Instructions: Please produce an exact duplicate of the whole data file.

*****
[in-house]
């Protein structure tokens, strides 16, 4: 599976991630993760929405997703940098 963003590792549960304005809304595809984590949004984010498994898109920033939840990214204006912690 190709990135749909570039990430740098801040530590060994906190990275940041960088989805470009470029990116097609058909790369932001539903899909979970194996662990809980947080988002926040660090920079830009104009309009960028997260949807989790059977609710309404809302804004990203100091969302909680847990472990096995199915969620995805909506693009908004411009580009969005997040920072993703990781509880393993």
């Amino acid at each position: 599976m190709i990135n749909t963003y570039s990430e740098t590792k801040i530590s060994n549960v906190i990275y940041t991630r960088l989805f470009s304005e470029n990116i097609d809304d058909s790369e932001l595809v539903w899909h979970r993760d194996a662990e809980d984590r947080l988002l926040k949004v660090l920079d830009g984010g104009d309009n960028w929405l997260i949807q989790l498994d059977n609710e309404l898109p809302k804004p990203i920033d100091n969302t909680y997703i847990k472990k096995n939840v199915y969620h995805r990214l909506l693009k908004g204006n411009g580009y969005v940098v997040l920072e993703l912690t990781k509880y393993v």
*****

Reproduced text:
[in-house]
């Protein structure tokens, strides 16, 4: 599976991630993760929405997703940098 963003590792549960304005809304595809984590949004984010498994898109920033939840990214204006912690 190709990135749909570039990430740098801040530590060994906190990275940041960088989805470009470029990116097609058909790369932001539903899909979970194996662990809980947080988002926040660090920079830009104009309009960028997260949807989790059977609710309404809302804004990203100091969302909680847990472990096995199915969620995805909506693009908004411009580009969005997040920072993703990781509880393993």
């Amino acid at each position: 599976m190709i990135n749909t963003y570039s990430e740098t590792k801040i530590s060994n549960v906190i990275y940041t991630r960088l989805f470009s304005e470029n990116i097609d809304d058909s790369e932001l595809v539903w899909h979970r993760d194996a662990e809980d984590r947080l988002l926040k949004v660090l920079d830009g984010g104009d309009n960028w929405l997260i949807q989790l498994d059977n609710e309404l898109p809302k804004p990203i920033d100091n969302t909680y997703i847990k472990k096995n939840v199915y969620h995805r990214l909506l693009k908004g204006n411009g580009y969005v940098v997040l920072e993703l912690t990781k509880y393993v």